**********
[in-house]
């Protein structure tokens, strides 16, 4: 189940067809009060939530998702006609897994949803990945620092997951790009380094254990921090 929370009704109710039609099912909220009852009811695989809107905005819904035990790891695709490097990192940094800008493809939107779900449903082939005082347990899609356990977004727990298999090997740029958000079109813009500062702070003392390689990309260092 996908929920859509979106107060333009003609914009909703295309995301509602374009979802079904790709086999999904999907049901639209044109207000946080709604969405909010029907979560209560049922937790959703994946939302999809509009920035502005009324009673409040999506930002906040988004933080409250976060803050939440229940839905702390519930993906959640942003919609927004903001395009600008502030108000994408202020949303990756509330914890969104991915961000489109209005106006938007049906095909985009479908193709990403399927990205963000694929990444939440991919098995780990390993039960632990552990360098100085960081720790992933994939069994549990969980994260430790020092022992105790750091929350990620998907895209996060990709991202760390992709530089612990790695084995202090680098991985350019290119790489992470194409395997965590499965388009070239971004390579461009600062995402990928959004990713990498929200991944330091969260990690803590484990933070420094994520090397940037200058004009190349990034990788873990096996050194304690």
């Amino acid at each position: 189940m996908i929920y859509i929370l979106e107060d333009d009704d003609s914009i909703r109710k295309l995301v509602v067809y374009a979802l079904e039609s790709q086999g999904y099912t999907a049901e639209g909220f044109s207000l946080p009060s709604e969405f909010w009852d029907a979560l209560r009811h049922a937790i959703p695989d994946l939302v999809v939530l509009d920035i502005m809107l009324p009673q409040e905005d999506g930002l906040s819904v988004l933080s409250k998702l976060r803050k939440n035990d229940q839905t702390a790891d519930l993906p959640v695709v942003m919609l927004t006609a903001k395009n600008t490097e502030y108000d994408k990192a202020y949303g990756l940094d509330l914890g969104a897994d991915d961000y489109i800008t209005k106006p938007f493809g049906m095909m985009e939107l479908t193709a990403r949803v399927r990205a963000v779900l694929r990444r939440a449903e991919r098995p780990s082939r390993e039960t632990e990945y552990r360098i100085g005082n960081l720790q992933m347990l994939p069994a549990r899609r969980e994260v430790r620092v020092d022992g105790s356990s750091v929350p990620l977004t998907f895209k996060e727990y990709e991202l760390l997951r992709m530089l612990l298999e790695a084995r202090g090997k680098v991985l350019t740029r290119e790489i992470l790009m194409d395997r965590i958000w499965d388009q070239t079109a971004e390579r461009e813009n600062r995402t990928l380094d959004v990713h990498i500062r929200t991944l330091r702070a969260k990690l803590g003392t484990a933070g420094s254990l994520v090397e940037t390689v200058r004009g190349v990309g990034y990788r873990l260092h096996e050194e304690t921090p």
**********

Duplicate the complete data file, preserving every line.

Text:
[in-house]
């Protein structure tokens, strides 16, 4: 189940067809009060939530998702006609897994949803990945620092997951790009380094254990921090 929370009704109710039609099912909220009852009811695989809107905005819904035990790891695709490097990192940094800008493809939107779900449903082939005082347990899609356990977004727990298999090997740029958000079109813009500062702070003392390689990309260092 996908929920859509979106107060333009003609914009909703295309995301509602374009979802079904790709086999999904999907049901639209044109207000946080709604969405909010029907979560209560049922937790959703994946939302999809509009920035502005009324009673409040999506930002906040988004933080409250976060803050939440229940839905702390519930993906959640942003919609927004903001395009600008502030108000994408202020949303990756509330914890969104991915961000489109209005106006938007049906095909985009479908193709990403399927990205963000694929990444939440991919098995780990390993039960632990552990360098100085960081720790992933994939069994549990969980994260430790020092022992105790750091929350990620998907895209996060990709991202760390992709530089612990790695084995202090680098991985350019290119790489992470194409395997965590499965388009070239971004390579461009600062995402990928959004990713990498929200991944330091969260990690803590484990933070420094994520090397940037200058004009190349990034990788873990096996050194304690």
């Amino acid at each position: 189940m996908i929920y859509i929370l979106e107060d333009d009704d003609s914009i909703r109710k295309l995301v509602v067809y374009a979802l079904e039609s790709q086999g999904y099912t999907a049901e639209g909220f044109s207000l946080p009060s709604e969405f909010w009852d029907a979560l209560r009811h049922a937790i959703p695989d994946l939302v999809v939530l509009d920035i502005m809107l009324p009673q409040e905005d999506g930002l906040s819904v988004l933080s409250k998702l976060r803050k939440n035990d229940q839905t702390a790891d519930l993906p959640v695709v942003m919609l927004t006609a903001k395009n600008t490097e502030y108000d994408k990192a202020y949303g990756l940094d509330l914890g969104a897994d991915d961000y489109i800008t209005k106006p938007f493809g049906m095909m985009e939107l479908t193709a990403r949803v399927r990205a963000v779900l694929r990444r939440a449903e991919r098995p780990s082939r390993e039960t632990e990945y552990r360098i100085g005082n960081l720790q992933m347990l994939p069994a549990r899609r969980e994260v430790r620092v020092d022992g105790s356990s750091v929350p990620l977004t998907f895209k996060e727990y990709e991202l760390l997951r992709m530089l612990l298999e790695a084995r202090g090997k680098v991985l350019t740029r290119e790489i992470l790009m194409d395997r965590i958000w499965d388009q070239t079109a971004e390579r461009e813009n600062r995402t990928l380094d959004v990713h990498i500062r929200t991944l330091r702070a969260k990690l803590g003392t484990a933070g420094s254990l994520v090397e940037t390689v200058r004009g190349v990309g990034y990788r873990l260092h096996e050194e304690t921090p």